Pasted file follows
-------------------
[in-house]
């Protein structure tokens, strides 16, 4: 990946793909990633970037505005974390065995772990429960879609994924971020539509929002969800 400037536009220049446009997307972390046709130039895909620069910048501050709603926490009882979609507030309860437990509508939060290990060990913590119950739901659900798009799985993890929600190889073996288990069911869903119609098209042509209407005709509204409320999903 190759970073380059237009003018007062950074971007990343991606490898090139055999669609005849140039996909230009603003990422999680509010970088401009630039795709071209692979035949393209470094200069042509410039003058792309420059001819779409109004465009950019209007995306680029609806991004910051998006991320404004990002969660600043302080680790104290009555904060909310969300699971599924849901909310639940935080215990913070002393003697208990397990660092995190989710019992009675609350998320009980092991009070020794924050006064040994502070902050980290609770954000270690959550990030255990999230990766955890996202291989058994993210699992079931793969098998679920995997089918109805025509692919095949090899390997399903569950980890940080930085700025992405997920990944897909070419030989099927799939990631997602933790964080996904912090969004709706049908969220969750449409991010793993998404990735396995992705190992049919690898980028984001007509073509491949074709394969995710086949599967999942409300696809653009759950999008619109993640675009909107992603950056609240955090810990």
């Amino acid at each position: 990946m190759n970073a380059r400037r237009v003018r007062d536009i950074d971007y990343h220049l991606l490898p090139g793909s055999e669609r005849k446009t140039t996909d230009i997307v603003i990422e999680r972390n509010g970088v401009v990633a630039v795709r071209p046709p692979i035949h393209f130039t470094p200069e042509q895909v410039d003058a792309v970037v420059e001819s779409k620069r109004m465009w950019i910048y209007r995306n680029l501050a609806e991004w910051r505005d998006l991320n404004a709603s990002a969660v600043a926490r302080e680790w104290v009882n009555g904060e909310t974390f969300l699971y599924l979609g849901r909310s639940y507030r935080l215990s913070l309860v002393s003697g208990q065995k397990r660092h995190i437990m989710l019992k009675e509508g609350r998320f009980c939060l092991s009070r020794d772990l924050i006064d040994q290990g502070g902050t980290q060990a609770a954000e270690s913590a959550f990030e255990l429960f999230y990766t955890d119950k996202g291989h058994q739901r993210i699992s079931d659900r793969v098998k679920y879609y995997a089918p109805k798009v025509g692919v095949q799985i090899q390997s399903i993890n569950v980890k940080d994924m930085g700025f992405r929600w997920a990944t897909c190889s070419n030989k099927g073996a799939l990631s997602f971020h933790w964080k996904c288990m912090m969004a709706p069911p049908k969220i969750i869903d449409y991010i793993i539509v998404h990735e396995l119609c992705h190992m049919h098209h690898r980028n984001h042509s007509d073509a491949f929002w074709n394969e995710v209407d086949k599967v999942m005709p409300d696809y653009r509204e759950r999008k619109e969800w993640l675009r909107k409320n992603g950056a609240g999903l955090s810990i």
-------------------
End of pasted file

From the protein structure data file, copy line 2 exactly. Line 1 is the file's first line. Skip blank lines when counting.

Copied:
């Protein structure tokens, strides 16, 4: 990946793909990633970037505005974390065995772990429960879609994924971020539509929002969800 400037536009220049446009997307972390046709130039895909620069910048501050709603926490009882979609507030309860437990509508939060290990060990913590119950739901659900798009799985993890929600190889073996288990069911869903119609098209042509209407005709509204409320999903 190759970073380059237009003018007062950074971007990343991606490898090139055999669609005849140039996909230009603003990422999680509010970088401009630039795709071209692979035949393209470094200069042509410039003058792309420059001819779409109004465009950019209007995306680029609806991004910051998006991320404004990002969660600043302080680790104290009555904060909310969300699971599924849901909310639940935080215990913070002393003697208990397990660092995190989710019992009675609350998320009980092991009070020794924050006064040994502070902050980290609770954000270690959550990030255990999230990766955890996202291989058994993210699992079931793969098998679920995997089918109805025509692919095949090899390997399903569950980890940080930085700025992405997920990944897909070419030989099927799939990631997602933790964080996904912090969004709706049908969220969750449409991010793993998404990735396995992705190992049919690898980028984001007509073509491949074709394969995710086949599967999942409300696809653009759950999008619109993640675009909107992603950056609240955090810990």